|Kelli O'Hara & Alek Shrader in "The Merry Widow"|
(photo: Metropolitan Opera)
Screened at Regal Cinemas Kingston; Encore presentation Wed. Jan. 21 @ 6:30pm
Composer Franz Lehar’s “The Merry Widow” was a crossover triumph long before the term was even coined, gracing operatic and musical comedy stages. When this critic first saw this work at the Theatre am der Vien some forty years ago, it was in fact performed very much like a musical comedy, with the singers bowing after every number. Its premiere was also in Vienna, in 1905, and, fittingly, it was the Metropolitan Opera’s New Year’s Eve offering this year, in all its effervescent splendor. As its Librettist Victor Léon declared, this operetta was “not caviar for the people; it’s purpose was to serve as entertainment, pure and simple”. Here in its new English translation, from the original German, by Jeremy Sams (who also conceived and translated the Met’s recent “The Enchanted Island” as well as “Die Fledermaus”), it has appropriately updated lyrics , for example, the rhyming of “chantoozies” with “floozies”. This production boasts the work of Broadway’s Susan Stroman, (winner of five Tony Awards), as both Director and Choreographer, important in a work such as this that highlights several forms of dance (the waltz in first act, the traditional Slavic folk dance the kulo in the second, and of course the can-can in the third). As Conducted by Andrew Davis, this was a joyous romp.
The setting was Paris, filled with diplomats from the mythical Balkan nation of Pontevedro (thinly based on Montenegro). The Pontevedrian envoy (baritone Thomas Allen) wishes to keep in his country the hefty taxes paid by widow Hanna Glawari (soprano Renée Fleming at this performance, to be played by mezzo Susan Graham in April and May) by setting her up with Count Danilo (baritone Nathan Gunn). What the envoy doesn’t know is that they were romantically involved long ago but are now apart. A subplot involves the ingenue Valencienne (soprano Kelli O’Hara, five-time Tony nominee), a dancer or grisette at the famous cabaret Maxim’s, pursued by the French aristocrat Camille de Rossillon (tenor Alek Shrader). The action takes place to the accompaniment of some of the loveliest and most approachable music ever written. While the best known aria is the folk song “Vilja”, this production also features a solo taken from another Lehar work, “Paganini”.
To evoke an Epoque this Belle requires a host of gifted craftspeople. These would include Set Designer Julian Crouch, Costume Designer Broadway veteran William Ivey Long (making his Met debut with gorgeous work), and Lighting Designer Paule Constable (though, as is often the case with the Met, one could wish for more illumination and less darkness. The operetta itself provides a great deal of enlightenment, especially due to the always dependable Met Opera Chorus, under Chorus master Donald Palumbo, providing support and color.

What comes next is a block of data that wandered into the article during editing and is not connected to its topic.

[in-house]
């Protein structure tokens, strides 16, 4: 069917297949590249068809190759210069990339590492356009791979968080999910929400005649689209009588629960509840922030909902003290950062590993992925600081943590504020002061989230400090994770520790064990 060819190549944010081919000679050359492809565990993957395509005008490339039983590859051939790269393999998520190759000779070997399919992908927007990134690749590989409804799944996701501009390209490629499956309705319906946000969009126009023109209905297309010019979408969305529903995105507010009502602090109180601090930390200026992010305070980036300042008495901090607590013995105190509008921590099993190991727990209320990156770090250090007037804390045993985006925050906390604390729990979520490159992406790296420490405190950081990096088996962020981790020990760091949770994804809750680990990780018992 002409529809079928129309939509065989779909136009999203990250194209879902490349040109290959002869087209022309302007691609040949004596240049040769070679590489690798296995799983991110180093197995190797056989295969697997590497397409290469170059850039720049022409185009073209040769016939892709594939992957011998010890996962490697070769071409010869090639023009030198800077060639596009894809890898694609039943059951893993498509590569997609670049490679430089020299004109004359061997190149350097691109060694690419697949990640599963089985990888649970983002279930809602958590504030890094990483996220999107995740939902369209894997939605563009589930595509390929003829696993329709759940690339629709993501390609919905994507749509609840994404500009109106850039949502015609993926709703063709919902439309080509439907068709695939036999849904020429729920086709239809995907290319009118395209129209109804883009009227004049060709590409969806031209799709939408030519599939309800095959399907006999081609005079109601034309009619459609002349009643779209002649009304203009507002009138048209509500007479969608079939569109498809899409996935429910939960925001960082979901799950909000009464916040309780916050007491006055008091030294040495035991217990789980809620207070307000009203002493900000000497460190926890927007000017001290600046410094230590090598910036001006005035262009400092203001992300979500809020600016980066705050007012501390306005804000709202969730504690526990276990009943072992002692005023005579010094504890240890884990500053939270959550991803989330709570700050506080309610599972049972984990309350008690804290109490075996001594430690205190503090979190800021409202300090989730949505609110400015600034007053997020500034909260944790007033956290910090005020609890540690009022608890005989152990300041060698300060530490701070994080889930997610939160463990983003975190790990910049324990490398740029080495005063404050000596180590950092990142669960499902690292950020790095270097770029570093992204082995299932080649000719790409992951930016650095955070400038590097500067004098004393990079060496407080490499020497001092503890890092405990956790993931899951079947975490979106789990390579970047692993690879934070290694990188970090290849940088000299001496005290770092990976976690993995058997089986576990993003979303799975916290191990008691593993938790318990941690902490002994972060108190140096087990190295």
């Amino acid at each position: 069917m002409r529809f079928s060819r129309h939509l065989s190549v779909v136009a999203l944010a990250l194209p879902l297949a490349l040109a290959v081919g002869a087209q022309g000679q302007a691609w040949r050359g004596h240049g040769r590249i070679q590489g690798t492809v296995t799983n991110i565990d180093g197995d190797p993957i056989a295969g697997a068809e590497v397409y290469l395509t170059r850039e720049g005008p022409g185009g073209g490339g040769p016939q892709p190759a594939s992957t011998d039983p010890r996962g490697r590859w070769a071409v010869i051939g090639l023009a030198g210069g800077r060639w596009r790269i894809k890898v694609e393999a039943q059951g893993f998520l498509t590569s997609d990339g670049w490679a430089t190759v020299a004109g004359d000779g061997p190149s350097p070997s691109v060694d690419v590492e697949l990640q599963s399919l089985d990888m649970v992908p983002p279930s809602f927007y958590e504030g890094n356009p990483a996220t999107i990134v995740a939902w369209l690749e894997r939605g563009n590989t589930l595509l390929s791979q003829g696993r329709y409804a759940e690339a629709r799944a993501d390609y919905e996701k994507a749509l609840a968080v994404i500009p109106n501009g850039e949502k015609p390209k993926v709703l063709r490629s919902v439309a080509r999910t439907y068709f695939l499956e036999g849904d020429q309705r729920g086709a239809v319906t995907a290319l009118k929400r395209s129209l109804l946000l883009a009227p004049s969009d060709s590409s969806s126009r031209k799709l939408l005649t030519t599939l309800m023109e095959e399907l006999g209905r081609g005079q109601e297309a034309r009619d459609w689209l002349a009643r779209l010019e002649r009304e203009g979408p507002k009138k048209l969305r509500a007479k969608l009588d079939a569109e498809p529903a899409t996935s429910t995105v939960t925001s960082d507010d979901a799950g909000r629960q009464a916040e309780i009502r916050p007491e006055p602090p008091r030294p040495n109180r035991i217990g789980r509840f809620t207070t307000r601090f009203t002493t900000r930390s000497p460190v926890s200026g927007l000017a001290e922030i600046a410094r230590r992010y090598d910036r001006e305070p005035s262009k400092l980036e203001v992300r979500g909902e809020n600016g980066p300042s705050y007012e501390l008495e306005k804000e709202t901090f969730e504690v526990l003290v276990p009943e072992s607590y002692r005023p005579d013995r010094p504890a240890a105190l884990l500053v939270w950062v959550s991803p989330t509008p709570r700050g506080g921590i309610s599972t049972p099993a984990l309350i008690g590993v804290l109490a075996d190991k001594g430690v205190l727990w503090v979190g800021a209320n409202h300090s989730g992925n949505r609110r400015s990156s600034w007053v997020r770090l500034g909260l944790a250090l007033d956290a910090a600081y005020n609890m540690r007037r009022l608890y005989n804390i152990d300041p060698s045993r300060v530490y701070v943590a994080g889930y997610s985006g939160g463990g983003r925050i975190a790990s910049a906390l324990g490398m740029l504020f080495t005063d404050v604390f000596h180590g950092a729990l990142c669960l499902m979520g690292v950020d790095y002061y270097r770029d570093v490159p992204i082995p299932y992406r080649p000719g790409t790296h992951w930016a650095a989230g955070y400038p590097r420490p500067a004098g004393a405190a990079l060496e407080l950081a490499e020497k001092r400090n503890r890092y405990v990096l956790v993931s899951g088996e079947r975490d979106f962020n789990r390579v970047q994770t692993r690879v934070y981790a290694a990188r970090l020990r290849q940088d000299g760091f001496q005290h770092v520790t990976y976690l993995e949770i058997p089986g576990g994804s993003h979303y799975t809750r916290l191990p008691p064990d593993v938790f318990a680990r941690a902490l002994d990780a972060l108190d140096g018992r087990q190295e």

There were several standouts in this production. First and foremost of course is the titular soprano, with Fleming offering a nice edginess to the often overly sugary role; too much schlage can make for too sweet a widow (especially since the original title is Die Lustige Witwe). She sang beautifully, as one might expect in a role carefully chosen as she winds down her illustrious career. What one doesn’t necessarily expect is that O’Hara is equally at home with this frothy world of delirious high notes and delicious low humor. This is in part the work of Sams with his versatile translation (such as “fan fatale”). Then there’s the marvelously adroit Gunn, no stranger to the musical comedy world as well as opera, and the exciting new discovery tenor Alek Shrader, with boyish good looks and the best voice on this stage. And who could forget the hilarious antics of theatrical veteran, actor Carson Elrod, as the jesting Njegus? But the true star of this excellent production, hands (and feet) down, was Stroman, whose helming was witty and whose choreography and movement direction was on view everywhere. It’s an extraordinary debut.
Some were critical of the use of so much dialogue in such a huge house as the Met. This was certainly no problem in the HD broadcast, which may in fact have provided a better venue than the Met itself. And if you were unfortunate enough to miss it, you’re in luck; you’ll find all the merriment repeated this coming Wednesday at a theater near you. It’s a delightful way to start off the HD broadcast New Year.